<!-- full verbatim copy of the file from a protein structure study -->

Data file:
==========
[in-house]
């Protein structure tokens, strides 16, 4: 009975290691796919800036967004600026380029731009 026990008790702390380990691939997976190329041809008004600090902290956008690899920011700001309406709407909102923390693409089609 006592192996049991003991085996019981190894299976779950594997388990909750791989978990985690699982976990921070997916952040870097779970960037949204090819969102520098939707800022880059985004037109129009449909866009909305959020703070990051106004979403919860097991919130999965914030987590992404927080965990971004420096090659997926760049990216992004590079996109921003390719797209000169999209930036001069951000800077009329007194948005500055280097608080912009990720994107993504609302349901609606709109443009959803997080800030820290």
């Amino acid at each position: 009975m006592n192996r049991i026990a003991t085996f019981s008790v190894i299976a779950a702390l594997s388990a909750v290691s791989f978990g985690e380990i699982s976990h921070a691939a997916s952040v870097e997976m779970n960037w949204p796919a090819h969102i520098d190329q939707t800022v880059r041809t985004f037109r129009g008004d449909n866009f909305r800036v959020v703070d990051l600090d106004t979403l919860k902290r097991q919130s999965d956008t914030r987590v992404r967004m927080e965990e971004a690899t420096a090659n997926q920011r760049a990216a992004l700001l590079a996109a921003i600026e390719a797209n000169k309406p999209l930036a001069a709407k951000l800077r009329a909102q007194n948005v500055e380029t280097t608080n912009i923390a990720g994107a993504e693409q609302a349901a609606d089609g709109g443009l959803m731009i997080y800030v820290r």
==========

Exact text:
[in-house]
């Protein structure tokens, strides 16, 4: 009975290691796919800036967004600026380029731009 026990008790702390380990691939997976190329041809008004600090902290956008690899920011700001309406709407909102923390693409089609 006592192996049991003991085996019981190894299976779950594997388990909750791989978990985690699982976990921070997916952040870097779970960037949204090819969102520098939707800022880059985004037109129009449909866009909305959020703070990051106004979403919860097991919130999965914030987590992404927080965990971004420096090659997926760049990216992004590079996109921003390719797209000169999209930036001069951000800077009329007194948005500055280097608080912009990720994107993504609302349901609606709109443009959803997080800030820290």
């Amino acid at each position: 009975m006592n192996r049991i026990a003991t085996f019981s008790v190894i299976a779950a702390l594997s388990a909750v290691s791989f978990g985690e380990i699982s976990h921070a691939a997916s952040v870097e997976m779970n960037w949204p796919a090819h969102i520098d190329q939707t800022v880059r041809t985004f037109r129009g008004d449909n866009f909305r800036v959020v703070d990051l600090d106004t979403l919860k902290r097991q919130s999965d956008t914030r987590v992404r967004m927080e965990e971004a690899t420096a090659n997926q920011r760049a990216a992004l700001l590079a996109a921003i600026e390719a797209n000169k309406p999209l930036a001069a709407k951000l800077r009329a909102q007194n948005v500055e380029t280097t608080n912009i923390a990720g994107a993504e693409q609302a349901a609606d089609g709109g443009l959803m731009i997080y800030v820290r």